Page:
VCE was the most successful joint venture I’ve ever seen. Growing at over 50 percent year over year, it has been cutting a broad swath through the IT industry, despite the fact that most folks didn’t think its solution could work, even after customer after customer repeatedly testified that it did, swimmingly. That is one of the two amazingly weird things about VCE: The first is that folks just don’t believe it can work; the other is that a joint venture managed by large partners could make decisions timely and well.
Today, though, VCE and EMC announced that the joint venture is done and VCE will become wedded to EMC. Intel, which was just in it initially to get the firm off the ground, existed as a largely silent partner and will now exit. Cisco will drop to a minority investor, and EMC will take complete control of the company that it created in the first place. VMware’s role remains largely unchanged.
Here is what I think this means.
For Existing VCE Customers
For existing customers, I don’t think this really means much of a change. VCE’s products and support aren’t going away, EMC will take a more aggressive role in assuring their experience (and since it has one of the highest Net Promoter Scores in the industry, that’s not a bad thing), and customers will work with, for the most part, the same folks at VCE. I see no real cause for concern, because EMC was always the most powerful of the partners in this deal, and its power, effectively, just became absolute.
VCE remains a separate entity, however, and EMC has showcased that it knows how to successfully manage companies at arm’s length. So focus on the solution won’t fall off in favor of focus on storage. At least for the near term, concerns about organizational changes that might damage a deployment or adversely affect service and support are unfounded—though I’d anticipate competitors will try to make the arguments, regardless.
VCE Road Map
It isn’t just enterprises that would like a fast-deploying, comprehensive, converged-IT-in-a-box solution. The benefits of fast time to production, extreme workload flexibility, and low support costs apply to all sizes of business. So I expect that VCE will begin to use the other federated companies’ products (e.g., VMware/Pivotal) and partners like Lenovo more aggressively to address opportunities that are out of its comfort zone today.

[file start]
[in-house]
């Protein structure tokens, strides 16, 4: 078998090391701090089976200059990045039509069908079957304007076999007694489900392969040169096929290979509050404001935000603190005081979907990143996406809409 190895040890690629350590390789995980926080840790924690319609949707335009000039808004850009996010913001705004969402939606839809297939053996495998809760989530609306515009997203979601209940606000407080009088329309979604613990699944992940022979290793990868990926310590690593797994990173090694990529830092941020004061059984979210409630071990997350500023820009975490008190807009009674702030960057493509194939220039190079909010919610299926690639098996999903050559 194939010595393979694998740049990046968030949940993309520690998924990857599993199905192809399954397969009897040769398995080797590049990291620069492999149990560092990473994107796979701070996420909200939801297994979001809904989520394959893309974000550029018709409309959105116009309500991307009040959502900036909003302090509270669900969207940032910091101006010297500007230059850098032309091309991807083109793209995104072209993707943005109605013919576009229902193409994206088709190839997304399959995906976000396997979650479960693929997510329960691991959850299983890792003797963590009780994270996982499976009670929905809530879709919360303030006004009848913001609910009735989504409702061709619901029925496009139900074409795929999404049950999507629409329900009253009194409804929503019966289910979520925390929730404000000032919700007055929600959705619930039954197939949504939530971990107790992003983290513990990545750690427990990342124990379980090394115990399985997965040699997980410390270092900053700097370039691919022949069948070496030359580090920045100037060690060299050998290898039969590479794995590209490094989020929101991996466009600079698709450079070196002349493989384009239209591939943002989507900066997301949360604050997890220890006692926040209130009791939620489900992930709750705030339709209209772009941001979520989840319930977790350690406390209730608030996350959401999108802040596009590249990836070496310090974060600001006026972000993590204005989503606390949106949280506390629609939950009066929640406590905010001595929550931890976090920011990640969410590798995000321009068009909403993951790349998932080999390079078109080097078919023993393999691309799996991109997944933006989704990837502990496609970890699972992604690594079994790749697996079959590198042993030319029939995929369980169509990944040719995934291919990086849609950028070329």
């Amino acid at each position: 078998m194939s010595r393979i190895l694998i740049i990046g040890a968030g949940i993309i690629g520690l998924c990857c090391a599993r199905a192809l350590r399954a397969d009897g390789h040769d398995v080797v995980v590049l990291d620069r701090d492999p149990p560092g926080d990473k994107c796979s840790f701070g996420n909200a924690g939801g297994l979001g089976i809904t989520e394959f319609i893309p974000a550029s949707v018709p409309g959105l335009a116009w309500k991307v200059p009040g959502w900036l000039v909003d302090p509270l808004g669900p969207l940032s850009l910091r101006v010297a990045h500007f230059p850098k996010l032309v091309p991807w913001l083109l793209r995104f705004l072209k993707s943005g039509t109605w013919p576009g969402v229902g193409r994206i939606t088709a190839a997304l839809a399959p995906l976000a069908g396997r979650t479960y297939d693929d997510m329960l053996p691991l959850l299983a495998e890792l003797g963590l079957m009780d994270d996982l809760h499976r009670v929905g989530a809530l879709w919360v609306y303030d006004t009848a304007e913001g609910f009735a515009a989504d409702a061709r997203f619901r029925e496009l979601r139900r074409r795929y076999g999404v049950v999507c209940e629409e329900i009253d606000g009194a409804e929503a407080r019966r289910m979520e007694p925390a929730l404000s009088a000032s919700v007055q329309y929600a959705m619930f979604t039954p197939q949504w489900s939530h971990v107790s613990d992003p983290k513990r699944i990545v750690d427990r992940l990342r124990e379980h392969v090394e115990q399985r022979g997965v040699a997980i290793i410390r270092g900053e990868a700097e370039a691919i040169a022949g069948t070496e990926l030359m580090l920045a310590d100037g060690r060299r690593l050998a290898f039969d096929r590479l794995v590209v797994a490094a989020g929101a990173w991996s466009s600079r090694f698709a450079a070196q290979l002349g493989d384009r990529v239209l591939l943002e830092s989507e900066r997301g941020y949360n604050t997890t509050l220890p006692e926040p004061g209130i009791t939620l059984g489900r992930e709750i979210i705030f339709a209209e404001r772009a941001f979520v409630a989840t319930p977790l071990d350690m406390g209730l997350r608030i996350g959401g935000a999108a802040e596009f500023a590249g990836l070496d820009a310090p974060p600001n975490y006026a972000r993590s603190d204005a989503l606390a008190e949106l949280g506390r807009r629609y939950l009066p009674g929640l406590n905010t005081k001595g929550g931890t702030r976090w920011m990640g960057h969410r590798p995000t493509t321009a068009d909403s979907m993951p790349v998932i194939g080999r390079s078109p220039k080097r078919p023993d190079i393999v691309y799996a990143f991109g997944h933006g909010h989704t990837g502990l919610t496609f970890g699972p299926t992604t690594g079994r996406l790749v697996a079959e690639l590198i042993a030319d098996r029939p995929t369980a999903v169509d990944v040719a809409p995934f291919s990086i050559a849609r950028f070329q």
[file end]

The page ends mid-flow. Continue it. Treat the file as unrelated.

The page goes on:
Wrapping Up: VCE Is Dead, Long Live VCE
It is kind of a sad moment for me, because VCE was the stellar example of how a joint venture could be done successfully, and it was a huge feather in Joe Tucci’s cap, because he deserves the credit for making it happen. But while VCE as a joint venture is ending, it is immediately reemerging with more opportunity and choice than it had going in. I think it still stands as an example of how a joint venture can be formed and as an example of how one can transition for the long haul. I think Apple and IBM could learn a lot from this process.
In the end, this is almost a no news event, because it will involve very few changes near term, but in the long term, the firm will be more flexible and likely more creative, as well. So VCE really didn’t die; it simply emerged from its joint venture cocoon and over the next few months will be spreading a new set of wings. How’s that for ending on an existential note?
Rob Enderle is President and Principal Analyst of the Enderle Group, a forward-looking emerging technology advisory firm. With over 30 years’ experience in emerging technologies, he has provided regional and global companies with guidance in how to better target customer needs; create new business opportunities; anticipate technology changes; select vendors and products; and present their products in the best possible light. Rob covers the technology industry broadly. Before founding the Enderle Group, Rob was the Senior Research Fellow for Forrester Research and the Giga Information Group, and held senior positions at IBM and ROLM. Follow Rob on Twitter @enderle, on Facebook and on Google+